Core - wotta lotta news!
This week in Family Law starts with issues that seem to be at the crux of matters family in the law right now. Were this to be 'a tabloid' approach in news (perish the thought!) then I would have to say - "Core - what timing!" wouldn't I? (Possibly spelling it 'wot', I'm not sure if my early English language experiences would let me do that, never mind know how to spell it correctly). As this week starts we are faced with whether there really is to be any effect from prenuptial contracts, whether we should be stating what kind of marriages will be supported and encouraged by the State, and what we do about child care and protection.
Any of the above would be 'food for thought' but all three together in one go give us indigestion. In brief, then...
Starting with the last mentioned - are we really any further forward? Is there a glimmer of hope for child protection - yes, I think so. Some sacked social workers in one case seems to suggest that dereliction of duty is recognised for what it is - it is possible to perform a social worker's job just plain wrongly, and this gives hope. Many must be doing it right! Could it be that our society is not just teetering at the edges of proper child care and rotting in the dark recesses of sink estates and externally attractive middle-class homes with poverty of proper care and upbringing? We really do have standards to which we might just be able to subscribe. Is it more money that is needed - or just to do the job properly, with a resurgence of parental care?
Baroness Deech, family law professor and cross-bencher, is reported in Saturday's Times (page 8 on 20 March) as calling this week for a 'vigorous' campaign to discourage marriage between cousins. That will not go down well among some ethnic groups for whom it is a method of retaining family ties and groupings supporting wealth and connection. I do not disagree, considering the evidence of the consequences of such close marriage and recessive disorders among children, but I hear the screech of ethnically gated communities closing them as I write. How to encourage marriage indeed, but it really must be of the right sort; but wait, we have precious little trouble from that quarter, surely? Is it religion or is it culture? Islamic teaching encourages marriage outside the immediate family but the prolific occurrence of first cousin marriage is an issue which Baroness Deech will cover in her lecture this week (one of a series under the auspices of Gresham College) so if you can watch this space.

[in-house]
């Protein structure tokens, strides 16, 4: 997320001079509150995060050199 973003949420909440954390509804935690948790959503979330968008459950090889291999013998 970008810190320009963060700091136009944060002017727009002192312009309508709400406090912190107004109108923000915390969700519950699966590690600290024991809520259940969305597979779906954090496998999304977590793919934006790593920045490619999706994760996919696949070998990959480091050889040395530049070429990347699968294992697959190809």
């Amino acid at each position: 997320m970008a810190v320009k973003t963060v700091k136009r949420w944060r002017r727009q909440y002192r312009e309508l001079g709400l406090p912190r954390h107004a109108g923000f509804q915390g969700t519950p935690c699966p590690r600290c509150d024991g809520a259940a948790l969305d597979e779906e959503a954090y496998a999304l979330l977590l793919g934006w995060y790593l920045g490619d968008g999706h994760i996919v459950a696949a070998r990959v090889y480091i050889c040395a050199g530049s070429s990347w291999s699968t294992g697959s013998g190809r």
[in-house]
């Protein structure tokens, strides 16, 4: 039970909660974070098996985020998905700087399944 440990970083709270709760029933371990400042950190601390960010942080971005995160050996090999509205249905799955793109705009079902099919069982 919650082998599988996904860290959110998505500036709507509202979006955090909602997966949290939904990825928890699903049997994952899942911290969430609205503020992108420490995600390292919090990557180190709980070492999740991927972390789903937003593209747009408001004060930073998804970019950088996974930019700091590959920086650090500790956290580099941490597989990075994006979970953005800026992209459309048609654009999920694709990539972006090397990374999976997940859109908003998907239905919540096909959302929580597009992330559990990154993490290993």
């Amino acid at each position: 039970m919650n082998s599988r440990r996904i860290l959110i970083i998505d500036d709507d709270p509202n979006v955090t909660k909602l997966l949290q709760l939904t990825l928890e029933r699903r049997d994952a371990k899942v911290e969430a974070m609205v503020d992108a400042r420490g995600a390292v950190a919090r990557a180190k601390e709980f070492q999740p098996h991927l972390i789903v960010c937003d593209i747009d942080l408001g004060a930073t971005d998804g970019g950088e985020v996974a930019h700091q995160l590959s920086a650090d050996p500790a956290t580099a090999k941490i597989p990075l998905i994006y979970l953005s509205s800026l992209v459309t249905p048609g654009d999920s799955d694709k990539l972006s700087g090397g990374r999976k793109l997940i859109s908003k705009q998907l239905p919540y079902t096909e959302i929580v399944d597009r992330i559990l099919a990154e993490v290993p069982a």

Today - never mind love, hang on to your money! The Supreme Court and the continuing saga of prenuptial contracts has its next episode to hand. I've waved this one under the nose of my husband of thirty years but to no avail. "Too late!" he wails; "No money!" wail I. (We've both spent years in the education business, what do you expect?) It will be interesting to read the result 'from the top', as it were, but surely all this is just for the rich? How is it that other countries have never seemed to have much problem with contractual arrangements for the family-way partnered, yet we in the UK blanch at the mere thought of setting down our (financial) arrangements should the dreadful event happen? Perish the thought that we can consider the murky subject of money at the very gates of marital paradise. Well, if we cannot measure contributions to the family via some other method than straight-talking financial contributions, as far as I can see it, that's all to the good!
Politicians - over to you, let's hear your blithe, tripping-off-the-tongue "home-made apple pie must be right" banalities one more time before election day.
Penny Booth is an Honorary Research Fellow at Liverpool University Centre for the Study of the Child, the Family and the Law. Click here to follow Penny Booth on Twitter.
The views expressed by contributing authors are not necessarily those of Family Law or Jordan Publishing and should not be considered as legal advice.